From the Crimson Tides to the Nittany Lions, and the Fighting Irish to the mighty Samford University Bulldogs in Homewood, Alabama, the college athletics landscape has changed forever.
Since its founding in 1906, the NCAA believed that college athletes should be regarded as amateur athletes, deeming them unable to make a cent from the multi-billion dollar industry. For decades, student-athletes fought for their right to make money from their image.
Finally, on June 28, the NCAA recommended to suspend its rules surrounding amateurism, thus allowing college athletes to make money off of their image, or “likeness.” This recommendation will act as a temporary suspension of its previous rules until a more official policy is released.
This landmark decision is commonly known as the “NIL ruling,” which stands for name, image and likeness.
Within the following week after the NCAA’s recommendation, student-athletes from across the country were already taking advantage of the new rule. Advertisements for renown brands were featuring NCAA athletes and setting the foundation for a new age in college athletics.
Though a majority of the NIL deals filling the media come from Power 5 conference athletes, Samford Bulldogs are already benefiting from the NIL ruling.
Samford junior Justin Stuckey, already one of the most decorated track and field athletes in program history, recently competed for a national championship and a spot on the USA Olympic team. His All-American talent has already landed him multiple sponsorship deals, which highlights the immediate impact the NIL ruling has had on student-athletes.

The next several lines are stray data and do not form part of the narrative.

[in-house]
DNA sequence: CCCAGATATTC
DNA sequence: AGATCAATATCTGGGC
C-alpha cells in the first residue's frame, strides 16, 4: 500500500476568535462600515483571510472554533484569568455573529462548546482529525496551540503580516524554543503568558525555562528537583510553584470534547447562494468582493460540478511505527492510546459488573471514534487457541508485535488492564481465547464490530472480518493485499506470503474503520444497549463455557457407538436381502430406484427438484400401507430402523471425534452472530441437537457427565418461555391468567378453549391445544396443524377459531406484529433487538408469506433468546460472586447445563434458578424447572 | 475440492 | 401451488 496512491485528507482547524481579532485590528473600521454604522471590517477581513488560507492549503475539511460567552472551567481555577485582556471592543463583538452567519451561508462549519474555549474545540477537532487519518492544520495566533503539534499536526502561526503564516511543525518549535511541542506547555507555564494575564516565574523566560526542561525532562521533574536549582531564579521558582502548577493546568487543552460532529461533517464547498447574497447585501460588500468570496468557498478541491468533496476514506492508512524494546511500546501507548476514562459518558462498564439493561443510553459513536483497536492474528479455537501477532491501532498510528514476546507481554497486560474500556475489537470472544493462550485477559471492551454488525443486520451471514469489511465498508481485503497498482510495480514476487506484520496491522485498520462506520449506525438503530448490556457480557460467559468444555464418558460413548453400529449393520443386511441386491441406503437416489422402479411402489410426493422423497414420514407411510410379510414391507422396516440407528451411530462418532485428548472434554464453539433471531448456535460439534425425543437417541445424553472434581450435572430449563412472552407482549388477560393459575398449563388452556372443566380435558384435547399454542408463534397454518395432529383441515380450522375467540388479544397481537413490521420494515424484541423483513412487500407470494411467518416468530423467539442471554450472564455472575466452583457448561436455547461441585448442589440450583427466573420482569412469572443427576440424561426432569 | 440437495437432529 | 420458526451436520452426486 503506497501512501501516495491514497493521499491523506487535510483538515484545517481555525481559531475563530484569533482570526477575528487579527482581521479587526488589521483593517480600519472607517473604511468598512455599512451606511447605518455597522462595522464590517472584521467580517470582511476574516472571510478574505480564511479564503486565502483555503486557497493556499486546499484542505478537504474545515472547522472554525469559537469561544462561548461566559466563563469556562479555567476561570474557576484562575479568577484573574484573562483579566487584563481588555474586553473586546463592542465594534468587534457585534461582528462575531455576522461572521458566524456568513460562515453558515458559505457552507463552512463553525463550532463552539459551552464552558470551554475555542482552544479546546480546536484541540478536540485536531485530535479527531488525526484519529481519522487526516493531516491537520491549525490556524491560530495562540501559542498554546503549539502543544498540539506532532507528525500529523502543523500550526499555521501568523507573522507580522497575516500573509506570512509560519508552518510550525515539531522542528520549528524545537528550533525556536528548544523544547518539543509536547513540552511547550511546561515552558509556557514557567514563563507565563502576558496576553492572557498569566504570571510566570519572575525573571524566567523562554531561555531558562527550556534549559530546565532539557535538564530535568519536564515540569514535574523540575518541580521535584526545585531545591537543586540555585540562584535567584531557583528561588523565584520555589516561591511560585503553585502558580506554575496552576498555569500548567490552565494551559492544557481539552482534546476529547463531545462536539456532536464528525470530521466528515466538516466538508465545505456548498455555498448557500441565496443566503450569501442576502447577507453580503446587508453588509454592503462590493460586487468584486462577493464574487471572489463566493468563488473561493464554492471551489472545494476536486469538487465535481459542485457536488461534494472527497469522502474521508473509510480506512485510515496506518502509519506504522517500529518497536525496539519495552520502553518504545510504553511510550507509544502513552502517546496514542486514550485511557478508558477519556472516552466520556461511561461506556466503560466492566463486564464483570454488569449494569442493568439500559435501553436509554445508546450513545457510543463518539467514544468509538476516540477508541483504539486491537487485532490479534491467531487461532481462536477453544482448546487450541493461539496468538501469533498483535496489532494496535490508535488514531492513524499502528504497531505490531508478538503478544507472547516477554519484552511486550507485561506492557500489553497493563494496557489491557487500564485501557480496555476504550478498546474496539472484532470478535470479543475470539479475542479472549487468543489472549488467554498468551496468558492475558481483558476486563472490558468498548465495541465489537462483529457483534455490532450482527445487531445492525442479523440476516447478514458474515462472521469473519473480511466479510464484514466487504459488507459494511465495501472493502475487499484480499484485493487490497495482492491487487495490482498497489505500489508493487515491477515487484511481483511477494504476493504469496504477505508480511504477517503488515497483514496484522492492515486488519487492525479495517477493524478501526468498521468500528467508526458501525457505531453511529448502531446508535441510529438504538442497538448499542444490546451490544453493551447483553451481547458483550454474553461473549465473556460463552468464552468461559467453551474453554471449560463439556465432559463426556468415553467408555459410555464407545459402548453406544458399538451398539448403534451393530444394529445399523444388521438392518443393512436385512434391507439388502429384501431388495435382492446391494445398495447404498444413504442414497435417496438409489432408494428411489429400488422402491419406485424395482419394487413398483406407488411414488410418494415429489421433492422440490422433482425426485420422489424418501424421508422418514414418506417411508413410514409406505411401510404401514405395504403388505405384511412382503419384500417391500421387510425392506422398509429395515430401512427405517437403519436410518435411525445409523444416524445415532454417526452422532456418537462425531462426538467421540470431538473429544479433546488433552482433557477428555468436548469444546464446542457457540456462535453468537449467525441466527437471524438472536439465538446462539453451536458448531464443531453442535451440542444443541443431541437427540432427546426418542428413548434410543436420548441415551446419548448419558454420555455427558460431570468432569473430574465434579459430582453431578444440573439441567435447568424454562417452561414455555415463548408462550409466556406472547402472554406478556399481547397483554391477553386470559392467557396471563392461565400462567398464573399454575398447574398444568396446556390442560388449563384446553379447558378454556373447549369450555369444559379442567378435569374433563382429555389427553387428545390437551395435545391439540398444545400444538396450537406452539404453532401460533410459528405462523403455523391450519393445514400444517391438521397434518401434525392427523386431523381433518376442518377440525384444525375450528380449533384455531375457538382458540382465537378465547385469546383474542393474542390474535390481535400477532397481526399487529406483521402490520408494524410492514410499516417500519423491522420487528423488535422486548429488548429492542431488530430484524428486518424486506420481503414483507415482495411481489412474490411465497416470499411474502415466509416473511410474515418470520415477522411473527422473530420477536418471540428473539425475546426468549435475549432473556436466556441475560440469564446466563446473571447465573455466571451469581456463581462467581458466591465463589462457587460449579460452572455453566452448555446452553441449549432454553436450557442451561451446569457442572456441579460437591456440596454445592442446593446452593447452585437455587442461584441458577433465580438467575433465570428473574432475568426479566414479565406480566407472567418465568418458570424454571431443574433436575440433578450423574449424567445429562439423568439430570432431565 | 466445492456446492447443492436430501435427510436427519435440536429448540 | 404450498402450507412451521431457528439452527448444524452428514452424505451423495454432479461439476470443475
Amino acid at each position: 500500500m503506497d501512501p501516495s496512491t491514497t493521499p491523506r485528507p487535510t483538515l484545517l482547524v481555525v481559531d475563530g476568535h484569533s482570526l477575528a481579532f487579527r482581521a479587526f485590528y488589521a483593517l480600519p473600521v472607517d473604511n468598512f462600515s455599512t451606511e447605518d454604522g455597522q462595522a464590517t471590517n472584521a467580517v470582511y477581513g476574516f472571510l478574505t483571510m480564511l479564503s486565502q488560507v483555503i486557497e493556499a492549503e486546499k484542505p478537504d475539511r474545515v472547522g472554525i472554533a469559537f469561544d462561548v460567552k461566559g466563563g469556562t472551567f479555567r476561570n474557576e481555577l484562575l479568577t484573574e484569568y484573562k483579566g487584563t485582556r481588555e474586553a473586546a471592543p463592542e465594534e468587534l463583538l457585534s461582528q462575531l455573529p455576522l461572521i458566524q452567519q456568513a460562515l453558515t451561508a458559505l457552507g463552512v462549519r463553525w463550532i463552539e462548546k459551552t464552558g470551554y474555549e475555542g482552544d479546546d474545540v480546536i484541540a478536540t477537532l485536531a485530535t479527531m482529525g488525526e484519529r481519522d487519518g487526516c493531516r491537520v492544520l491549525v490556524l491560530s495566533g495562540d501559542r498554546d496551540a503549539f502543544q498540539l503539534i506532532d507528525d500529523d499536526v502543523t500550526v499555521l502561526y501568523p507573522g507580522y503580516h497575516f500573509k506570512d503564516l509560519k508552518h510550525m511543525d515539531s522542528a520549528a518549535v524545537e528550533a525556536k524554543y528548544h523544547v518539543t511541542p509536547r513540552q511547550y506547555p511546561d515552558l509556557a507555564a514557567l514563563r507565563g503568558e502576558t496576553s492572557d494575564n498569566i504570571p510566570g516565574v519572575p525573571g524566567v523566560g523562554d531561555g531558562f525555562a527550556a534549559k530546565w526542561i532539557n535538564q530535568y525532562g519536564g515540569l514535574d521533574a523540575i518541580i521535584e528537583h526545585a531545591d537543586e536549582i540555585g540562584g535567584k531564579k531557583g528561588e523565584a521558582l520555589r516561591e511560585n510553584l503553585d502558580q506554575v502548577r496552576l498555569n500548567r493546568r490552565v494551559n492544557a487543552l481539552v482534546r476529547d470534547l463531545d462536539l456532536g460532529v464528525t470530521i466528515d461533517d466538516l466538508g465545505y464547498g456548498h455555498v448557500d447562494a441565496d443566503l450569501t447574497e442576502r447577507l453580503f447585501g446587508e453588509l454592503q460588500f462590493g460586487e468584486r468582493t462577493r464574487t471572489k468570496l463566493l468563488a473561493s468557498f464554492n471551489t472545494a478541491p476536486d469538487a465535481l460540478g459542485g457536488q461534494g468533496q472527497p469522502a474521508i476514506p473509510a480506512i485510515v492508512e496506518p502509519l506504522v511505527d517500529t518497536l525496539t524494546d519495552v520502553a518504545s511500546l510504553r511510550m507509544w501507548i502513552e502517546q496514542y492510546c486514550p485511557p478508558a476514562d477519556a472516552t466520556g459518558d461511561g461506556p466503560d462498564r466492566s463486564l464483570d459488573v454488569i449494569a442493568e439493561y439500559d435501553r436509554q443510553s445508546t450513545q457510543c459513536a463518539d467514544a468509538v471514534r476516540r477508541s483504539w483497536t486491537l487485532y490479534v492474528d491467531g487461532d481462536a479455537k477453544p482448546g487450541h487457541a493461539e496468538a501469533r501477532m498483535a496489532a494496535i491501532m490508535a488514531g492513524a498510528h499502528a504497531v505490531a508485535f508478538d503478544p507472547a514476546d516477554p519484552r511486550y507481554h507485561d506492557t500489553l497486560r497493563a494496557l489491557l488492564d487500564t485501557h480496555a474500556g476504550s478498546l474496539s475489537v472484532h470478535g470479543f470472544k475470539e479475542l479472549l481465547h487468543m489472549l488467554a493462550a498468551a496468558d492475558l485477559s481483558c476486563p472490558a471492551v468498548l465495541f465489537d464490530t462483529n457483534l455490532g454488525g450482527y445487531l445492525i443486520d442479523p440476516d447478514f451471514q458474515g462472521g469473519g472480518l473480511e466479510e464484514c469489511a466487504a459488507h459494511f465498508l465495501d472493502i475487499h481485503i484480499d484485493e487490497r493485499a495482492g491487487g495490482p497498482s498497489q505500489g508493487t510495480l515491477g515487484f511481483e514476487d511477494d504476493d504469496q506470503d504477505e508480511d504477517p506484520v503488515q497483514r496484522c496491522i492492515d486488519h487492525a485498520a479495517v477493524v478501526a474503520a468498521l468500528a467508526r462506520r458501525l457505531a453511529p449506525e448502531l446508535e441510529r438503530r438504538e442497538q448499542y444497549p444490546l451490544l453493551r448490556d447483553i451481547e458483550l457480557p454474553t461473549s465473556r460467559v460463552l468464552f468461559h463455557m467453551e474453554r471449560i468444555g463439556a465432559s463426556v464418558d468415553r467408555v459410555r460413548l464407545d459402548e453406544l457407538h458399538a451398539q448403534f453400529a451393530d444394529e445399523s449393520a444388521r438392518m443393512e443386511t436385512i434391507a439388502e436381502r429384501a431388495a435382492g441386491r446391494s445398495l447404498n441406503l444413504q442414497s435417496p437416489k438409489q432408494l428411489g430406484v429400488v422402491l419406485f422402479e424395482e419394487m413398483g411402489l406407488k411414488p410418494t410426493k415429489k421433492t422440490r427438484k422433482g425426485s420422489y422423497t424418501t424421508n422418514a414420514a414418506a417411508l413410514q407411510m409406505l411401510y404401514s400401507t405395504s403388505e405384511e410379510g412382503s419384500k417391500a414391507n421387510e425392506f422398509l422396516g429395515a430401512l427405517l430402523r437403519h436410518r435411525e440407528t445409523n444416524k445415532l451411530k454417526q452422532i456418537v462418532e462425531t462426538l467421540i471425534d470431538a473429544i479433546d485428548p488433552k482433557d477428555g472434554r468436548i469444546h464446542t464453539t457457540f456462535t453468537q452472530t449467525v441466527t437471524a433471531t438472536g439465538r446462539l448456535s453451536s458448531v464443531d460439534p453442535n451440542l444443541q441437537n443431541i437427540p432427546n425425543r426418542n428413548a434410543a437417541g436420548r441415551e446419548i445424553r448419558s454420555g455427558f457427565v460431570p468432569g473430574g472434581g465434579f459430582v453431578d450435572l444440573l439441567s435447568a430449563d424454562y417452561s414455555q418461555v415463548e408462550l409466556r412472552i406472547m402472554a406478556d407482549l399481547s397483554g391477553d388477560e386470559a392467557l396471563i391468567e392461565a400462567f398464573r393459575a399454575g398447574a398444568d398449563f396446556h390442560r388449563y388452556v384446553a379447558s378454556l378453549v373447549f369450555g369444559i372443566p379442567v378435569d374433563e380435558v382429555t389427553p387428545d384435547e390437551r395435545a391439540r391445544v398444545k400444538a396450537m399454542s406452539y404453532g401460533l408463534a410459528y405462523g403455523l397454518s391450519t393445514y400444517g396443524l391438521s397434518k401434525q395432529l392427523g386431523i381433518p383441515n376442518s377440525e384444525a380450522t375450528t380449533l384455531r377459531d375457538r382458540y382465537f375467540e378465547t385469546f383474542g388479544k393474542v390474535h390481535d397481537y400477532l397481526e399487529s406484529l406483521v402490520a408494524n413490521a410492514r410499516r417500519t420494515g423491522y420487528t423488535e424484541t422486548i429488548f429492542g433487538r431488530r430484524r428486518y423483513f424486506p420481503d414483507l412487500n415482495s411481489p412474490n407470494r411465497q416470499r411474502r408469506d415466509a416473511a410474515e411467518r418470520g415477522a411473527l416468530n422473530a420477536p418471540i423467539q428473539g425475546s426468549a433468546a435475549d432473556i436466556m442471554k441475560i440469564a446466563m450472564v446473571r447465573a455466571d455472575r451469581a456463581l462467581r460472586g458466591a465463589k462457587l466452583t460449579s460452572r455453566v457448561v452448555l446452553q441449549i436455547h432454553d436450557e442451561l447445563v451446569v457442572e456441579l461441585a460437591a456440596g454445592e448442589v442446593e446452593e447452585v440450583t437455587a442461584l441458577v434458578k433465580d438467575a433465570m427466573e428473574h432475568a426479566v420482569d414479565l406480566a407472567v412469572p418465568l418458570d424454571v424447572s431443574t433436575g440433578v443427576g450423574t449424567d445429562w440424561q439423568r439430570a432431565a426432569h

“The NIL has been a game changing move by the NCAA,” Stuckey said. “We as student athletes are able to do new things — anywhere from getting sponsorships from big time brands to hosting our own camps.”
Some of the big brands that Stuckey has worked with include Hibbett Sports, Body Armour and Swiftwick Socks. Stuckey has also earned sponsorships with local brands like Taco Mama and Insomnia Cookies. He also plans to host his very own track and field camp in his hometown of Helena, Alabama.
Though Samford Athletics may not have the national audience that Power 5 programs do, there are plenty of local sponsorship opportunities available.
A recent example of a local sponsorship came from Samford football defensive lineman Justin Hayes. Hayes recently partnered with local restaurant Saw’s Barbecue, a favorite BBQ joint among Samford students. His simple social media partnership with Saw’s is an example of the types of opportunities that are now available to Samford student-athletes.
“This new era for college athletics has been great,” Stuckey added. “It gives us an opportunity to profit off of all the hard work we have put into what we do.”
Within the first three months of the NIL ruling, national news outlets have covered the benefits that the ruling has given to nationally-renowned athletes. Bryce Young, starting quarterback for the University of Alabama, has reportedly made almost seven figures, according to Alabama head coach Nick Saban. This claim was made by Saban over two months ago, before Young’s first start.
Though Samford student athletes may not have a goal of seven figures in mind, the wealth of opportunities now available are endless. This is especially true for a school like Samford, one that is very close with its surrounding community and has earned respect among Birmingham natives.